After an en banc review, the Ninth Circuit reversed a preliminary injunction against YouTube requiring the takedown of the controversial trailer of the film “Innocence of Muslims.” The preliminary injunction was granted by a 2014 panel decision after the actress Cindy Lee Garcia received numerous violent threats, causing her to fear for her safety.See Cindy Lee Garcia v. Google Inc. et al., Case No. 12-57302A (9th Cir. May 18, 2015).
Garcia agreed to appear in a film called “Desert Warrior,” produced by Mark Basseley Youssef. Her role was touted as a performance in an action and adventure movie, without religious context. In post-production, however, the footage featuring Garcia was dubbed over and used as part of a fourteen-minute anti-Islamic trailer that was subsequently posted on YouTube.
After the trailer’s release, which was later linked to violent protests and a fatwa against all participants, Garcia received several personal death threats. Garcia subsequently filed a complaint for copyright infringement of her performance and requested a preliminary injunction to remove the video. The district court denied Garcia’s request, arguing that she did not meet the basic copyright requirements of authorship and fixation and that she could not establish irreparable harm. In February 2014, a Ninth Circuit Court of Appeals panel decided to “err on the side of life” by granting Garcia’s injunction and removing the trailer from YouTube. The Appeals Court reasoned that Garcia did hold a valid copyright in her performance (which was only five seconds long and included two lines of dialogue).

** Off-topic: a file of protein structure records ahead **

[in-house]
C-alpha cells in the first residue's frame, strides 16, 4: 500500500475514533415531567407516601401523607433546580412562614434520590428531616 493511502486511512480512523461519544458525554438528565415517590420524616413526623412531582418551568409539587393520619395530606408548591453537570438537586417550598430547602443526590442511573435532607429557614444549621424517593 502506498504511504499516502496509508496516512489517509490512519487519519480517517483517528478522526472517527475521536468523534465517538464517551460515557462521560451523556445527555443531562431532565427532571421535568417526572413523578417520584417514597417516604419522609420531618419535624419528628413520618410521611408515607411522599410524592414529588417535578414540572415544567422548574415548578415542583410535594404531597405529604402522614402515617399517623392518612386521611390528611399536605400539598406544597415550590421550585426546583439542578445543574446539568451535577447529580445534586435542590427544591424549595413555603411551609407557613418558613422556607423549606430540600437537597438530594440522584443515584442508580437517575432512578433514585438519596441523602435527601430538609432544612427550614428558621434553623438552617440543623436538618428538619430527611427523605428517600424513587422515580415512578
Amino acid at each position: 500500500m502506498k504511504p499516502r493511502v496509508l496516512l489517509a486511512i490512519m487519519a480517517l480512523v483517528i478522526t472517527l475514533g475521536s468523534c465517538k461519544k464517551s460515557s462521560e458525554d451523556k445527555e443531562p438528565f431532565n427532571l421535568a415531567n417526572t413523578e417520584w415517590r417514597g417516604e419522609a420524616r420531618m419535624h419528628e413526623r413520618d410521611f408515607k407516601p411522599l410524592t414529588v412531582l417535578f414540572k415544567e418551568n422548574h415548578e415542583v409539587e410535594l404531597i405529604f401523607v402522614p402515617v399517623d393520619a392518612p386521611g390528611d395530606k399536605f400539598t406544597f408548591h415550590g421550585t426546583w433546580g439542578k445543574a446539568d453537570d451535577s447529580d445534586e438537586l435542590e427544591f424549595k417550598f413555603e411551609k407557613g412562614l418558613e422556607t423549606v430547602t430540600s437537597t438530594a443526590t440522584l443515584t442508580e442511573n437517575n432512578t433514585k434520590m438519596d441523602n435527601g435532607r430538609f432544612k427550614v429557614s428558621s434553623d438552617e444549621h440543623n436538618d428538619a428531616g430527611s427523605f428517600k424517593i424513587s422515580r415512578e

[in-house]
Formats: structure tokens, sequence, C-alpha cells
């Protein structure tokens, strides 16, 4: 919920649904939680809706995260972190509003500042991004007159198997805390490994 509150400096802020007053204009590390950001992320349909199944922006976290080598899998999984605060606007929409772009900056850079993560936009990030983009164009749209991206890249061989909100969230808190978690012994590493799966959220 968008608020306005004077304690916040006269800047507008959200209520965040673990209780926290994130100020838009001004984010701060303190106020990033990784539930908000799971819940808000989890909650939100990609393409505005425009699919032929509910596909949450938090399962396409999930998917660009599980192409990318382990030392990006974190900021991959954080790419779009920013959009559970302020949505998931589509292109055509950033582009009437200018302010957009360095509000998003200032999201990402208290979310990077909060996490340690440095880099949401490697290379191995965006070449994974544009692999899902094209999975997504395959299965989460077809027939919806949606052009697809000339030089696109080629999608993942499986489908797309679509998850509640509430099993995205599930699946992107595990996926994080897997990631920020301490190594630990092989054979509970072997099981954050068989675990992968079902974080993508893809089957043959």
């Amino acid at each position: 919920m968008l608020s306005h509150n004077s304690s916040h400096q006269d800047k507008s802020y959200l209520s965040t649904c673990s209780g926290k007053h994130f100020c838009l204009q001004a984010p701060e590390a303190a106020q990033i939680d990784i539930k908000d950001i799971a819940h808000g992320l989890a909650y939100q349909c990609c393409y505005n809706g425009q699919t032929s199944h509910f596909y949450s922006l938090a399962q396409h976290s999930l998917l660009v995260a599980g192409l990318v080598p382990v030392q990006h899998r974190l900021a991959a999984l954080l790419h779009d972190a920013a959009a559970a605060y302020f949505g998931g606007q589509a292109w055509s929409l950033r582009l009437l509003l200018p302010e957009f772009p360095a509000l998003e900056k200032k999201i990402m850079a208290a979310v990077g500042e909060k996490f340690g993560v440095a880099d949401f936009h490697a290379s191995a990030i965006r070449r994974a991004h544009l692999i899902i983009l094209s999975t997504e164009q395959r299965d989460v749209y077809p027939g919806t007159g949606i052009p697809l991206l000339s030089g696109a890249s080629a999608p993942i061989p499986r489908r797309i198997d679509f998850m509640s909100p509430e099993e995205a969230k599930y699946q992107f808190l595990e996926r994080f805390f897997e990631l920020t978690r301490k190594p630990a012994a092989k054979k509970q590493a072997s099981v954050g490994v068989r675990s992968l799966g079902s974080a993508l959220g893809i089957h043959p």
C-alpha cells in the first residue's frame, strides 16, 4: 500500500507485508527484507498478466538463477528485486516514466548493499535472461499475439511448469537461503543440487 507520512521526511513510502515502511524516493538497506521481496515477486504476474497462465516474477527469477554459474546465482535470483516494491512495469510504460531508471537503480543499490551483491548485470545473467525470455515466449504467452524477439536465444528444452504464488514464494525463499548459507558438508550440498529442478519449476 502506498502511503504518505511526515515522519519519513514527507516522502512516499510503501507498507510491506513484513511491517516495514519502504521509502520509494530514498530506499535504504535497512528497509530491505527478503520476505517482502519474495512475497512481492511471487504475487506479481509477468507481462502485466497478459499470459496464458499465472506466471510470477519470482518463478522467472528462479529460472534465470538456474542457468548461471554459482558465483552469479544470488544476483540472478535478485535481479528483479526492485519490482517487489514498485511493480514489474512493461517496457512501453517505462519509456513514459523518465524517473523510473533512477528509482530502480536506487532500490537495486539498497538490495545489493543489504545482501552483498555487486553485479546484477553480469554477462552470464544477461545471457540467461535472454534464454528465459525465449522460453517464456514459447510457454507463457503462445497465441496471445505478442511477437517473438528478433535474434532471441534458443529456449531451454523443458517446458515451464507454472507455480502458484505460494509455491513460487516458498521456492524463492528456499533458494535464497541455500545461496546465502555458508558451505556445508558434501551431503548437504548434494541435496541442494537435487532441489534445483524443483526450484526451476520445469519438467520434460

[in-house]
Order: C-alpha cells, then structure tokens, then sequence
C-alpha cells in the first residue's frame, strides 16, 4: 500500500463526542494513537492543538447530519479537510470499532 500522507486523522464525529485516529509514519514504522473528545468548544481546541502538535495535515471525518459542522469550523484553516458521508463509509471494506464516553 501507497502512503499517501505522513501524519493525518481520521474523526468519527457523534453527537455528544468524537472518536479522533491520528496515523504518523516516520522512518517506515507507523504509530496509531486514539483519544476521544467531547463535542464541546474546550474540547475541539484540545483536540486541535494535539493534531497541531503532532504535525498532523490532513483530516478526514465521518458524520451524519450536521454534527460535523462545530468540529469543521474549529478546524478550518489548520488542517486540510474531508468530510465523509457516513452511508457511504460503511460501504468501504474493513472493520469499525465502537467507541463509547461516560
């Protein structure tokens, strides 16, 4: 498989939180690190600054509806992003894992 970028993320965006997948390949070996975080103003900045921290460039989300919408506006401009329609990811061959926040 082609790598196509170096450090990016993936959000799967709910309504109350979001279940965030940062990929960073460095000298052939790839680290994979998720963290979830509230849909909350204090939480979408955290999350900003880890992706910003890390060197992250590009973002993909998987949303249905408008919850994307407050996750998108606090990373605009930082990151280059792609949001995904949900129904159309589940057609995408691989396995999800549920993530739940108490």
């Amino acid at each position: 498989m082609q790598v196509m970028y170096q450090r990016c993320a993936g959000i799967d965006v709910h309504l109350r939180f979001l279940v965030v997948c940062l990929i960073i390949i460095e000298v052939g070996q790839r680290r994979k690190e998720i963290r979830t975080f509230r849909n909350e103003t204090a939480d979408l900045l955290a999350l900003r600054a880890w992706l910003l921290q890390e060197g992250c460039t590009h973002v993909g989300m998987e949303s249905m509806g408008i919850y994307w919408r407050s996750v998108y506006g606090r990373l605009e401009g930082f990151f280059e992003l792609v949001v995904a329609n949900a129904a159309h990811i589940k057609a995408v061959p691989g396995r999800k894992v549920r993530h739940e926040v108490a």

The Ninth Circuit’s decision appeared to provide Garcia with an independent interest in her performance and expand the scope of copyright law into areas typically reserved for protections provided by privacy, tort, defamation, breach of contract or right of publicity claims. Many critics believed that the Ninth Circuit was forcing an immediate legal remedy not based in copyright law, but in concern for Garcia’s wellbeing.
Google challenged the decision. In the May 18, 2015 opinion, Judge McKeown, writing for the majority, expressed sympathy for Garcia’s “heartfelt plea for personal protection [which] is juxtaposed with the limits of copyright law and fundamental principles of free speech,” but ultimately agreed with the district court’s reasoning as well as the Copyright Office, which had previously rejected Garcia’s copyright registration. Allowing Garcia, or any individual actor to establish independent authorship in a performance or movie appearance would, the Court said, “make Swiss Cheese of copyright” by “splintering” the larger work. The Ninth Circuit found that in addition to authorship, Garcia failed to establish the statutory requirement of fixation of the performance in a tangible medium, which was done by Youssef and his production team. Further, Garcia was unable to establish irreparable harm within the context of copyright law because Garcia’s emotional and potentially physical harm was too attenuated and unrelated to the rights of a copyright author to qualify.
The decision realigns the Ninth Circuit with the proposition that an actor is unable to claim original authorship in an individual performance that is part of a larger work, while highlighting the inability for copyright law to act as a limit on free speech. Even if a work is controversial and created under false pretenses, other legal claims will provide a more comprehensive remedy. In the words of Judge McKeown, “the appeal teaches a simple lesson—a weak copyright claim cannot justify censorship in the guise of authorship.”